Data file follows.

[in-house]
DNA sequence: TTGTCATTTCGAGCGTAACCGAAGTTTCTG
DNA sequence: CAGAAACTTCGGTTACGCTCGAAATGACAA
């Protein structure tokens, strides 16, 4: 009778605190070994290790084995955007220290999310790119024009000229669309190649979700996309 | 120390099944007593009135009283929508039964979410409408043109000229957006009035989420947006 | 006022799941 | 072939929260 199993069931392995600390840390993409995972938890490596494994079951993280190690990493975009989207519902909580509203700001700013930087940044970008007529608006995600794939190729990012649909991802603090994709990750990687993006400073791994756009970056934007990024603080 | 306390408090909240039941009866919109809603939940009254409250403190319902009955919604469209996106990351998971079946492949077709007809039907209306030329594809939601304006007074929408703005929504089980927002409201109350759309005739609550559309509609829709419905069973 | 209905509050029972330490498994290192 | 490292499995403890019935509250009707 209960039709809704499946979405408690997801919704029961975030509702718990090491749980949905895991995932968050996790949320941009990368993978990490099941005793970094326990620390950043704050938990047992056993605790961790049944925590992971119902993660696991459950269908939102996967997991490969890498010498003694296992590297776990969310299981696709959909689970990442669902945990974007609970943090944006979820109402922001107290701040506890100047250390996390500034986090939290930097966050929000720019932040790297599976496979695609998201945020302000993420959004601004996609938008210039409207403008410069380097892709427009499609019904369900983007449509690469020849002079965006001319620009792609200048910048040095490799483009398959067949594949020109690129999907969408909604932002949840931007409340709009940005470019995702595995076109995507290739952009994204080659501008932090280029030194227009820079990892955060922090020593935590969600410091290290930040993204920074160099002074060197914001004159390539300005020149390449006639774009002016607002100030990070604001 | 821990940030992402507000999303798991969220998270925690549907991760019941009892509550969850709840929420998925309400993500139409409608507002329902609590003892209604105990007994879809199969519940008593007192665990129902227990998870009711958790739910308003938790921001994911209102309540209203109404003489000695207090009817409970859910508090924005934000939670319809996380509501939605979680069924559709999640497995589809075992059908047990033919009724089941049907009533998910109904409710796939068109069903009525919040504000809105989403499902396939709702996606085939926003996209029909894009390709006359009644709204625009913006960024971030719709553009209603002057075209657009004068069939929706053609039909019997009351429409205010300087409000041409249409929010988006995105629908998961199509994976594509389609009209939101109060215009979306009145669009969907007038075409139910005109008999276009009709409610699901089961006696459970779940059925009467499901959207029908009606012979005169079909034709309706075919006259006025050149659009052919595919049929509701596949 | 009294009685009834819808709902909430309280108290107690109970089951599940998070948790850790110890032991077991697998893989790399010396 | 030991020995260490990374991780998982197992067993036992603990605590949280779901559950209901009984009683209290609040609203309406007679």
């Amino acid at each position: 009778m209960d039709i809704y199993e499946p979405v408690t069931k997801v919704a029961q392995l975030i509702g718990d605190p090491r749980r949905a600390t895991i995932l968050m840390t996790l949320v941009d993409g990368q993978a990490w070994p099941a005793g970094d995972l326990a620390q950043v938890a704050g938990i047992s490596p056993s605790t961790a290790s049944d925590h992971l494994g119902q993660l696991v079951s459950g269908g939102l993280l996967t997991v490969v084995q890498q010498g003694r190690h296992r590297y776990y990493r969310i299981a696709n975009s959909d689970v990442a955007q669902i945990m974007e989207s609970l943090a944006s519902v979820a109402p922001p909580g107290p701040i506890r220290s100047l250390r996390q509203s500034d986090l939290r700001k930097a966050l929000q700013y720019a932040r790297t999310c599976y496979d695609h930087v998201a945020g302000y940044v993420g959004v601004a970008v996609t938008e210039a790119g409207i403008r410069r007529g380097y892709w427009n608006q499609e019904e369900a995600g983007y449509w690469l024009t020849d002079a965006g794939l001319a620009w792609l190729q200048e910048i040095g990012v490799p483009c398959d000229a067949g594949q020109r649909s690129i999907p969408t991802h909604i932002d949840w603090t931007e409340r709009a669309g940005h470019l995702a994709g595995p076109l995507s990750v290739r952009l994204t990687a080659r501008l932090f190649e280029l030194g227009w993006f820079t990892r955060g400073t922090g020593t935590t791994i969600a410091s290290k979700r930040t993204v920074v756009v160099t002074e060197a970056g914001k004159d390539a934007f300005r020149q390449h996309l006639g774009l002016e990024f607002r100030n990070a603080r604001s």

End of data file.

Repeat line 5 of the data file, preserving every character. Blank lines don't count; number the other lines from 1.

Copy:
């Amino acid at each position: 009778m209960d039709i809704y199993e499946p979405v408690t069931k997801v919704a029961q392995l975030i509702g718990d605190p090491r749980r949905a600390t895991i995932l968050m840390t996790l949320v941009d993409g990368q993978a990490w070994p099941a005793g970094d995972l326990a620390q950043v938890a704050g938990i047992s490596p056993s605790t961790a290790s049944d925590h992971l494994g119902q993660l696991v079951s459950g269908g939102l993280l996967t997991v490969v084995q890498q010498g003694r190690h296992r590297y776990y990493r969310i299981a696709n975009s959909d689970v990442a955007q669902i945990m974007e989207s609970l943090a944006s519902v979820a109402p922001p909580g107290p701040i506890r220290s100047l250390r996390q509203s500034d986090l939290r700001k930097a966050l929000q700013y720019a932040r790297t999310c599976y496979d695609h930087v998201a945020g302000y940044v993420g959004v601004a970008v996609t938008e210039a790119g409207i403008r410069r007529g380097y892709w427009n608006q499609e019904e369900a995600g983007y449509w690469l024009t020849d002079a965006g794939l001319a620009w792609l190729q200048e910048i040095g990012v490799p483009c398959d000229a067949g594949q020109r649909s690129i999907p969408t991802h909604i932002d949840w603090t931007e409340r709009a669309g940005h470019l995702a994709g595995p076109l995507s990750v290739r952009l994204t990687a080659r501008l932090f190649e280029l030194g227009w993006f820079t990892r955060g400073t922090g020593t935590t791994i969600a410091s290290k979700r930040t993204v920074v756009v160099t002074e060197a970056g914001k004159d390539a934007f300005r020149q390449h996309l006639g774009l002016e990024f607002r100030n990070a603080r604001s």